UK trio Jack Rabbit Slams have just dropped a blistering new single, “Crackerjack”, taken from their incoming debut album and namesake, Crackerjack, out later in the year. The band fuse hi-octane riffs with infectious choruses so we asked the guys for five tracks that have helped to form their sound and they came up with some absolute bangers:
First off though, hear the influence of some of those massive riffs in their new single “Crackerjack”:
01. Foo Fighters – “Monkey Wrench”
– “Monkey Wrench” is a perfect example of heavy feel good music. It’s aggressive but it makes you smile. We like writing upbeat, high-energy songs, nothing wrong with a ballad but we like music to be uplifting and positive regardless of what the song may be about lyrically. Plus, when we put screams into a song the “Monkey Wrench” scream is always the benchmark.
02. Queens of the Stone Age – “A Song For The Dead”
– “A Song For The Dead” is important to us because we used to cover it. The best part of the song is the drum fills, it shows how important drum phrasing is, especially in a three piece. It can make or break a song and completely change a riff from how it sounds in a bedroom to what it becomes on stage.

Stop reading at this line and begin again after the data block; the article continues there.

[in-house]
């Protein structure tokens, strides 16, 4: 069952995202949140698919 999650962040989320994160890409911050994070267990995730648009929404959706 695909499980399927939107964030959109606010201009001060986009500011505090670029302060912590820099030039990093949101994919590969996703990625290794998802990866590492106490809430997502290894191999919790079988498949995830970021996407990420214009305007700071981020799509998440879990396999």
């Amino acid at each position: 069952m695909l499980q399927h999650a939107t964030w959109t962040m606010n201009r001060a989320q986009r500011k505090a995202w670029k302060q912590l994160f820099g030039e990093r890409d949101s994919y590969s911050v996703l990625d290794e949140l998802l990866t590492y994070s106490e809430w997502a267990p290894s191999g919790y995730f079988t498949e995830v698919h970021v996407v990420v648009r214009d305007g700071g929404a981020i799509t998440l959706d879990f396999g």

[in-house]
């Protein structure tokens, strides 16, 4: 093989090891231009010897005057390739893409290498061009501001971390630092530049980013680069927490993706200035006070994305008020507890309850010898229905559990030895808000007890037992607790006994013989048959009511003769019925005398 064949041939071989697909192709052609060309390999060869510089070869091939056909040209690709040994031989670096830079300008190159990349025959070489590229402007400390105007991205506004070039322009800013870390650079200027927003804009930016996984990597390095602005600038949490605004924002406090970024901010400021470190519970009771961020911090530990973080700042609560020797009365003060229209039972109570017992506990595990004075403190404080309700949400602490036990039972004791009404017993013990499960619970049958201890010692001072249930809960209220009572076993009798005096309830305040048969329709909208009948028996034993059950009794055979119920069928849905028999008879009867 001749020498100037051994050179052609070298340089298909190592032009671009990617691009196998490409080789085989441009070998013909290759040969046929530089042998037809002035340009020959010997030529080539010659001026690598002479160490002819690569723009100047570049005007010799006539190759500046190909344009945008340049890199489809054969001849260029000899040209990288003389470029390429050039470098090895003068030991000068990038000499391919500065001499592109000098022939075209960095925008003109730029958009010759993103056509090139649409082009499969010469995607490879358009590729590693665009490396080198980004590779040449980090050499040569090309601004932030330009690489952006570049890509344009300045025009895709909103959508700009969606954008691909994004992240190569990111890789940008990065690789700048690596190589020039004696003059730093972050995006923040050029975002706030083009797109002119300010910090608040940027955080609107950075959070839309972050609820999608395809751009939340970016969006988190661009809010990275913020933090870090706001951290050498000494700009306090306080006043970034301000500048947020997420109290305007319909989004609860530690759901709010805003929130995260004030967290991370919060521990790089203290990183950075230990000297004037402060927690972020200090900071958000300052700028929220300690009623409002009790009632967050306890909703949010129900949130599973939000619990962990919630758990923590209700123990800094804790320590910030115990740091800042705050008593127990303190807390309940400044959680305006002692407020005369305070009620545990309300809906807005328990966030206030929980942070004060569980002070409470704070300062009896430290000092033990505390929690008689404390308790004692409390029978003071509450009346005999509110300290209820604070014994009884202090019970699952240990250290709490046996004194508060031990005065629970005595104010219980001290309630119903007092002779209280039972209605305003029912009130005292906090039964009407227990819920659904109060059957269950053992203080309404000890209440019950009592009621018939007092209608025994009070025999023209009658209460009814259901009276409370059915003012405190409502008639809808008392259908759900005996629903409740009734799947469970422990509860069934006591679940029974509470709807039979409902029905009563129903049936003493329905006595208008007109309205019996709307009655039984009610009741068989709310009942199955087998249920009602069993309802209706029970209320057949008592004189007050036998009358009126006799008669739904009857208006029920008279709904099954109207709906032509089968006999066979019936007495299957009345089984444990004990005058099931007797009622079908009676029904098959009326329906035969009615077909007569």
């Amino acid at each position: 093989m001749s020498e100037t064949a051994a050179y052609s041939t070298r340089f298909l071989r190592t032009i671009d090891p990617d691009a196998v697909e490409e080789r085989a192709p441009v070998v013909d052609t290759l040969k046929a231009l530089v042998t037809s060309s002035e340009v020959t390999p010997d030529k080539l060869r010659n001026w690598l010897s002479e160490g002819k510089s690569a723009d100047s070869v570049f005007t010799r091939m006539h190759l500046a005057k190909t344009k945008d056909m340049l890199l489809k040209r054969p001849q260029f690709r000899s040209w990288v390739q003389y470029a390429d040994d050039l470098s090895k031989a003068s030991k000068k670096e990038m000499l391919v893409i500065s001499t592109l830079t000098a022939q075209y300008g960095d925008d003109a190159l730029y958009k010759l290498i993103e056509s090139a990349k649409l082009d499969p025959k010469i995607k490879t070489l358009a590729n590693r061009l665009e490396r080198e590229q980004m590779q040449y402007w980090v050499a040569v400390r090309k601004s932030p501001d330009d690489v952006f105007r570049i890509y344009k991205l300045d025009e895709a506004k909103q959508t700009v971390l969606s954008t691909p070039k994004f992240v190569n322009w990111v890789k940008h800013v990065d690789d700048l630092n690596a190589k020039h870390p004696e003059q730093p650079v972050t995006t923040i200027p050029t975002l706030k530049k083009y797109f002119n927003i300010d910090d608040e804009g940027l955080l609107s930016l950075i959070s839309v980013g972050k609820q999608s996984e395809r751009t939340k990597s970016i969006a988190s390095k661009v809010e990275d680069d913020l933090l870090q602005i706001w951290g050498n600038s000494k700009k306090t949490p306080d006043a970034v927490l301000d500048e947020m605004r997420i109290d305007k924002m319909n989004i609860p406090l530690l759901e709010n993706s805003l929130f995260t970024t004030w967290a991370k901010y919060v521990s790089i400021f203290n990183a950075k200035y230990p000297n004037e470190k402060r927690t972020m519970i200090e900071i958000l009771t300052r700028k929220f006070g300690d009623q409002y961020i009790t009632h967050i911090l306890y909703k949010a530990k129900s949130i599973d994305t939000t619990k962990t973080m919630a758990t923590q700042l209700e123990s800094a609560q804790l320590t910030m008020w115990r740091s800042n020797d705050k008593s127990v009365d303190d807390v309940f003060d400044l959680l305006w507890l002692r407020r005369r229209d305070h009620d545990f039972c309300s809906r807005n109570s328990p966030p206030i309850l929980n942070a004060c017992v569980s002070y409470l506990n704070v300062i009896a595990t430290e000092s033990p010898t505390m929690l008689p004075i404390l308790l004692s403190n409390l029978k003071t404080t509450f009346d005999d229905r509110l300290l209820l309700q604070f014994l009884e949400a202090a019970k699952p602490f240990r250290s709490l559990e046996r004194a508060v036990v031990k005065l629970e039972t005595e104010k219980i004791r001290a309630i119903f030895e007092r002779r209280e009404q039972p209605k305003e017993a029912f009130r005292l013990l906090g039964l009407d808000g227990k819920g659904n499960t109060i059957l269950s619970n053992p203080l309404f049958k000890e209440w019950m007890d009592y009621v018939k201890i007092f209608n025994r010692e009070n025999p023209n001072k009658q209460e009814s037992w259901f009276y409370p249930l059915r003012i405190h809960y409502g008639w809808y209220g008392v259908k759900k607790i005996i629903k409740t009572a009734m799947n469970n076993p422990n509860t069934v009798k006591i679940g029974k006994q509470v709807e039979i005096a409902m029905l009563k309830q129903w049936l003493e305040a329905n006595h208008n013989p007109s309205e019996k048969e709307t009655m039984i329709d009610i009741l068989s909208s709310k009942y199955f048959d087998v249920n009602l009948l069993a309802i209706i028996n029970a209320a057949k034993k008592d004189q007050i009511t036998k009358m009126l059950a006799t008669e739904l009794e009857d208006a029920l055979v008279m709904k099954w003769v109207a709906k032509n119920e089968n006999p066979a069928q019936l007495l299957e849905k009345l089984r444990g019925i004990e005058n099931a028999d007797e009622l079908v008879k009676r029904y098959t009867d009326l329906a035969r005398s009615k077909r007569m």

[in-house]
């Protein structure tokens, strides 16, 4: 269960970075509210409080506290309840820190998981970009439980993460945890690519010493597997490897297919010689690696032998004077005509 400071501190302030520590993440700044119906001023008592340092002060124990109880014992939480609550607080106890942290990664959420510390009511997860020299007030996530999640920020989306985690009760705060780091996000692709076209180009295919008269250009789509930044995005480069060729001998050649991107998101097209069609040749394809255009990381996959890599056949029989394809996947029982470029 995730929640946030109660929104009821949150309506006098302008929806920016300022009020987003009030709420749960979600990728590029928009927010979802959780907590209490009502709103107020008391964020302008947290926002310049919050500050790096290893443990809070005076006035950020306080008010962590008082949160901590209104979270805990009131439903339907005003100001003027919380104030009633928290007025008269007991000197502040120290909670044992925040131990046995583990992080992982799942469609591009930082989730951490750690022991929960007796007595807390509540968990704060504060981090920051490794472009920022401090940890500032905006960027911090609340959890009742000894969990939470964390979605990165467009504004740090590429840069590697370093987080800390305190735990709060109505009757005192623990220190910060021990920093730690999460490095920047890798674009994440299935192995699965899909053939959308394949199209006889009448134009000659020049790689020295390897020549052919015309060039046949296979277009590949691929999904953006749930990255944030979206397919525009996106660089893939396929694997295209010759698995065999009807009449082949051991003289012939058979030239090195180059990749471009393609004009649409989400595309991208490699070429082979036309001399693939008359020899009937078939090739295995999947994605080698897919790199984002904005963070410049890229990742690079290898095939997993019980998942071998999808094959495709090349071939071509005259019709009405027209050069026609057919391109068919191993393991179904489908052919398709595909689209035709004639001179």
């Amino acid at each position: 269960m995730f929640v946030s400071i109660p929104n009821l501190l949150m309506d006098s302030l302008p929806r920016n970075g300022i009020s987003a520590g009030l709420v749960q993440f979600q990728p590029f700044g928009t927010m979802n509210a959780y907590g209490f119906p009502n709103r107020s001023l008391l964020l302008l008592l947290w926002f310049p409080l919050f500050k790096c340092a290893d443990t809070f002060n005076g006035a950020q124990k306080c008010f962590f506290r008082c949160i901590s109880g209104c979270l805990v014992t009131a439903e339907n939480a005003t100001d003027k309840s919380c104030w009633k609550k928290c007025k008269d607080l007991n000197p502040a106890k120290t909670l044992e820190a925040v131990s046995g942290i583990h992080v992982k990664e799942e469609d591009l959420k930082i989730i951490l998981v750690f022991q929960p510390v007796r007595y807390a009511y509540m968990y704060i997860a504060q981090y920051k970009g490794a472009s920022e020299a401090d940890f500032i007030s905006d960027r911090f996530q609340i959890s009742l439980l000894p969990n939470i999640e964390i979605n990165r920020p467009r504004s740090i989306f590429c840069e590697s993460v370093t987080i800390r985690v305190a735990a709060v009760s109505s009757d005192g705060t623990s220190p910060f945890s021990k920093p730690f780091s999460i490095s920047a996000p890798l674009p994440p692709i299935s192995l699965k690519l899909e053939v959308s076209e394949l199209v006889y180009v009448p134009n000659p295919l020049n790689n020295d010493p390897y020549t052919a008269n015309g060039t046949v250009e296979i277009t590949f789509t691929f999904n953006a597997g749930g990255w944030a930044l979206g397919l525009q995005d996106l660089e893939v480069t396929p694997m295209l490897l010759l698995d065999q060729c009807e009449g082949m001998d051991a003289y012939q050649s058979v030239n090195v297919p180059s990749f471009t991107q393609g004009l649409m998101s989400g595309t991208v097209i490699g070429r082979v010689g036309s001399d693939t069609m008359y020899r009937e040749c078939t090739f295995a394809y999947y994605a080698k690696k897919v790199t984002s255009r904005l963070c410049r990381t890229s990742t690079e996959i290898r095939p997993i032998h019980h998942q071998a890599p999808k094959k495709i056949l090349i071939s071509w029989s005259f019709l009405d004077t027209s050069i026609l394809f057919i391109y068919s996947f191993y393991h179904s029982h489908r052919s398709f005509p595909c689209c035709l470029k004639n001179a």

03. Wolfmother – “Woman”
– “Woman” was a great influence for us in learning how to be a three piece live, how to work off each other so the audience doesn’t realise there’s no second guitar. A lot of three-piece bands will employ a session guitarist for live shows to emulate what’s on the record. Not Wolfmother, and not us. The conclusion was be tight and be loud.
04. The Doors – “Break On Through (To The Other Side)”
– “Break On Through” is just a great hook that drives the whole song and it’s a total ear worm. The vocals are very catchy as well. Riff and chorus are your main points in a song as that’s what people remember. Although we are heavy, we try to be melodic, we want the audience to walk away with a song stuck in their head.
05. Nirvana – “Breed”
– “Breed” is all about the bass. When that bass line kicks in it’s ferocious, it’s deliberate, a total powerhouse. We like our bass grooves to be meaty so that you feel it in your guts. Everything feels like it’s turned up full and the whole song back hands you into submission, it tells you straight up that it’s in charge. We work hard to make all of our songs have that kind of impact.“
Want to hear how the band turn these influences into a bangin’ live show? Well, here’s a live clip of the band performing “Cheap N’ Nasty”:
And here’s the cracking artwork to their new single “Crackerjack” taken from their debut album due later this year: